There are **48** NRICH Mathematical resources connected to **Probability**, you may find related items under Probability.

There are three versions of this challenge. The idea is to change the colour of all the spots on the grid. Can you do it in fewer throws of the dice?

The class were playing a maths game using interlocking cubes. Can you help them record what happened?

Can you work out which spinners were used to generate the frequency charts?

This interactivity invites you to make conjectures and explore probabilities of outcomes related to two independent events.

By exploring the concept of scale invariance, find the probability that a random piece of real data begins with a 1.

Chris and Jo put two red and four blue ribbons in a box. They each pick a ribbon from the box without looking. Jo wins if the two ribbons are the same colour. Is the game fair?

What do we mean by probability? This simple problem may challenge your ideas...

If two of these unusually numbered dice are thrown, how many different sums are possible?

Can you design your own probability scale?

How do you describe the different parts?

What are the likelihoods of different events when you roll a dice?

A simple spinner that is equally likely to land on Red or Black. Useful if tossing a coin, dropping it, and rummaging about on the floor have lost their appeal. Needs a modern browser; if IE then at. . . .

Alison and Charlie are playing a game. Charlie wants to go first so Alison lets him. Was that such a good idea?

Fancy a game of cricket? Here is a mathematical version you can play indoors without breaking any windows.

Under which circumstances would you choose to play to 10 points in a game of squash which is currently tied at 8-all?

Can you devise a fair scoring system when dice land edge-up or corner-up?

Uncertain about the likelihood of unexpected events? You are not alone!

The beginnings of understanding probability begin much earlier than you might think...

This article explains how tree diagrams are constructed and helps you to understand how they can be used to calculate probabilities.

If you asked your mum/dad/friend to take you to the park today, what sort of response might you get?

Some people offer advice on how to win at games of chance, or how to influence probability in your favour. Can you decide whether advice is good or not?

Can you crack these very difficult challenge ciphers? How might you systematise the cracking of unknown ciphers?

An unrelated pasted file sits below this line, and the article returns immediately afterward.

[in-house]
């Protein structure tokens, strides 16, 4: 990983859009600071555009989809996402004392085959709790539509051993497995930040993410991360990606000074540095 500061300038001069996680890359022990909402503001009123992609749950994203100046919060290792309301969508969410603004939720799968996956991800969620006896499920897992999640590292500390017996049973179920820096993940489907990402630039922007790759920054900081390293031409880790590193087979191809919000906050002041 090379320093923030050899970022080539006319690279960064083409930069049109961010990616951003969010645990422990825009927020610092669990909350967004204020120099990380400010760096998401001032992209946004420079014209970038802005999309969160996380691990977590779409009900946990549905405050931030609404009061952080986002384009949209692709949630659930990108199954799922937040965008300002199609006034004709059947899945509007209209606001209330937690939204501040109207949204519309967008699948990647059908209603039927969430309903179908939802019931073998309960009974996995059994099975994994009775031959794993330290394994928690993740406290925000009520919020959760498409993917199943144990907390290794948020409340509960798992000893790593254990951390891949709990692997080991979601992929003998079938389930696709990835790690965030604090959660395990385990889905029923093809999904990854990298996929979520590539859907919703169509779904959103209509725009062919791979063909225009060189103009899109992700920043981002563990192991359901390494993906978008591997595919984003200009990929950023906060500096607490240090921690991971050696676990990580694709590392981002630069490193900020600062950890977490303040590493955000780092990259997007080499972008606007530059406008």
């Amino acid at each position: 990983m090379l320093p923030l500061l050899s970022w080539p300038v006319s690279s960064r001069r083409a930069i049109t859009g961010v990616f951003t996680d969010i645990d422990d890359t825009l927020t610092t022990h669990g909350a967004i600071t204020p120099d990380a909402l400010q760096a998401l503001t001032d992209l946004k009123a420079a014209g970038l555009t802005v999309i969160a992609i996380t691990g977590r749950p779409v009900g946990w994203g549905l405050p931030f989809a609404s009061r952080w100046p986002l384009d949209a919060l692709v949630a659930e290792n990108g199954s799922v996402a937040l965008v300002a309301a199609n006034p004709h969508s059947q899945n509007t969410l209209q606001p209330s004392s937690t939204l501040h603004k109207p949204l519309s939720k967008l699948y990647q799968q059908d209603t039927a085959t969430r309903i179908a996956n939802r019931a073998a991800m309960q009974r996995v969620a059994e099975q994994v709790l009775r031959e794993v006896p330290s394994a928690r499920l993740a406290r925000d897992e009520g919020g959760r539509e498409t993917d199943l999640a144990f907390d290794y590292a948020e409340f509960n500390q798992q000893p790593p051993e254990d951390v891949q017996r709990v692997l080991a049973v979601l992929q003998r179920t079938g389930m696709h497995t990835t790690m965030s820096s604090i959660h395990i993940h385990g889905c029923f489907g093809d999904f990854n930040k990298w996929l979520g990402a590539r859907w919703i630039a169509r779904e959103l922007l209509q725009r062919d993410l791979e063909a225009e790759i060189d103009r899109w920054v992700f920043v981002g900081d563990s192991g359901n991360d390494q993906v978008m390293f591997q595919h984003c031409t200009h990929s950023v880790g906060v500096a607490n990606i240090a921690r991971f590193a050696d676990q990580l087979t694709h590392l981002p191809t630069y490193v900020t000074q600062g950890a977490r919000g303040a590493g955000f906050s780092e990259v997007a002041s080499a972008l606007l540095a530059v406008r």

Invent a set of three dice where each one is better than one of the others?

Use trigonometry to determine whether solar eclipses on earth can be perfect.

Use combinatoric probabilities to work out the probability that you are genetically unique!

Explore the distribution of molecular masses for various hydrocarbons

Why MUST these statistical statements probably be at least a little bit wrong?

In the time before the mathematical idea of randomness was discovered, people thought that everything that happened was part of the will of supernatural beings. So have things changed?

If a coin rolls and lands on a set of concentric circles what is the chance that the coin touches a line ?

Explore this interactivity and see if you can work out what it does. Could you use it to estimate the area of a shape?

Which of these ideas about randomness are actually correct?

Can you generate a set of random results? Can you fool the random simulator?

These red, yellow and blue spinners were each spun 45 times in total. Can you work out which numbers are on each spinner?

Think that a coin toss is 50-50 heads or tails? Read on to appreciate the ever-changing and random nature of the world in which we live.

This article, written by Nicky Goulder and Samantha Lodge, reveals how maths and marimbas can go hand-in-hand! Why not try out some of the musical maths activities in your own classroom?

The four digits 5, 6, 7 and 8 are put at random in the spaces of the number : 3 _ 1 _ 4 _ 0 _ 9 2 Calculate the probability that the answer will be a multiple of 396.

Here are some examples of 'cons', and see if you can figure out where the trick is.

Play this well-known game against the computer where each player is equally likely to choose scissors, paper or rock. Why not try the variations too?

All you need for this game is a pack of cards. While you play the game, think about strategies that will increase your chances of winning.

In a race the odds are: 2 to 1 against the rhinoceros winning and 3 to 2 against the hippopotamus winning. What are the odds against the elephant winning if the race is fair?

Is a score of 9 more likely than a score of 10 when you roll three dice?

Four fair dice are marked differently on their six faces. Choose first ANY one of them. I can always choose another that will give me a better chance of winning. Investigate.

The King showed the Princess a map of the maze and the Princess was allowed to decide which room she would wait in. She was not allowed to send a copy to her lover who would have to guess which path. . . .

To win on a scratch card you have to uncover three numbers that add up to more than fifteen. What is the probability of winning a prize?

You have two bags, four red balls and four white balls. You must put all the balls in the bags although you are allowed to have one bag empty. How should you distribute the balls between the two. . . .

A gambler bets half the money in his pocket on the toss of a coin, winning an equal amount for a head and losing his money if the result is a tail. After 2n plays he has won exactly n times. Has. . . .